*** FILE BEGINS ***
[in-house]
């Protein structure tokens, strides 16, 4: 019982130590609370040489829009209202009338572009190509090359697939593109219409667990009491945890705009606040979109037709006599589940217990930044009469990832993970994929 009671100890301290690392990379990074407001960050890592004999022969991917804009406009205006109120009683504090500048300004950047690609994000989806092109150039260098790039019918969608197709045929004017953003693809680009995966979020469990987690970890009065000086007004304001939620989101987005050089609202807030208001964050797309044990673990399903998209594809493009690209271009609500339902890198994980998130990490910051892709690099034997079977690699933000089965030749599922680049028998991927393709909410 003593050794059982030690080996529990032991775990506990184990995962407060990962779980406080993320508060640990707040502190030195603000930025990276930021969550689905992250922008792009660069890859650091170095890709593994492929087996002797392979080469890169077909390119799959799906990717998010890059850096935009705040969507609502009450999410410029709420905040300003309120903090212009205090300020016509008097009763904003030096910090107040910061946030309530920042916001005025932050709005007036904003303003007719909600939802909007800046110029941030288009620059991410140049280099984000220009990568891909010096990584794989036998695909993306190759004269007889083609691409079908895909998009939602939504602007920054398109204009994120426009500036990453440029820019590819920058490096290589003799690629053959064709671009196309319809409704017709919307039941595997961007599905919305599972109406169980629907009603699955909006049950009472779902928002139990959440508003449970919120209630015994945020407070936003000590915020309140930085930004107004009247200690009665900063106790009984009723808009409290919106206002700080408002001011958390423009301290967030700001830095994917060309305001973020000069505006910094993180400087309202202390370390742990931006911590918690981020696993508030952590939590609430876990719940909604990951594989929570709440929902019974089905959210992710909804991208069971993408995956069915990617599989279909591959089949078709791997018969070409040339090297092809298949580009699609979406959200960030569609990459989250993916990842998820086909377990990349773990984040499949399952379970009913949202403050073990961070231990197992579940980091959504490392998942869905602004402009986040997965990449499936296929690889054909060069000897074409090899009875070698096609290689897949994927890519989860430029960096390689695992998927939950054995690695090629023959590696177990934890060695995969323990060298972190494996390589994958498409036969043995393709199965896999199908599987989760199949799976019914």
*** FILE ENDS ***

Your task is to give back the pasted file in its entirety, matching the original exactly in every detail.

[in-house]
């Protein structure tokens, strides 16, 4: 019982130590609370040489829009209202009338572009190509090359697939593109219409667990009491945890705009606040979109037709006599589940217990930044009469990832993970994929 009671100890301290690392990379990074407001960050890592004999022969991917804009406009205006109120009683504090500048300004950047690609994000989806092109150039260098790039019918969608197709045929004017953003693809680009995966979020469990987690970890009065000086007004304001939620989101987005050089609202807030208001964050797309044990673990399903998209594809493009690209271009609500339902890198994980998130990490910051892709690099034997079977690699933000089965030749599922680049028998991927393709909410 003593050794059982030690080996529990032991775990506990184990995962407060990962779980406080993320508060640990707040502190030195603000930025990276930021969550689905992250922008792009660069890859650091170095890709593994492929087996002797392979080469890169077909390119799959799906990717998010890059850096935009705040969507609502009450999410410029709420905040300003309120903090212009205090300020016509008097009763904003030096910090107040910061946030309530920042916001005025932050709005007036904003303003007719909600939802909007800046110029941030288009620059991410140049280099984000220009990568891909010096990584794989036998695909993306190759004269007889083609691409079908895909998009939602939504602007920054398109204009994120426009500036990453440029820019590819920058490096290589003799690629053959064709671009196309319809409704017709919307039941595997961007599905919305599972109406169980629907009603699955909006049950009472779902928002139990959440508003449970919120209630015994945020407070936003000590915020309140930085930004107004009247200690009665900063106790009984009723808009409290919106206002700080408002001011958390423009301290967030700001830095994917060309305001973020000069505006910094993180400087309202202390370390742990931006911590918690981020696993508030952590939590609430876990719940909604990951594989929570709440929902019974089905959210992710909804991208069971993408995956069915990617599989279909591959089949078709791997018969070409040339090297092809298949580009699609979406959200960030569609990459989250993916990842998820086909377990990349773990984040499949399952379970009913949202403050073990961070231990197992579940980091959504490392998942869905602004402009986040997965990449499936296929690889054909060069000897074409090899009875070698096609290689897949994927890519989860430029960096390689695992998927939950054995690695090629023959590696177990934890060695995969323990060298972190494996390589994958498409036969043995393709199965896999199908599987989760199949799976019914």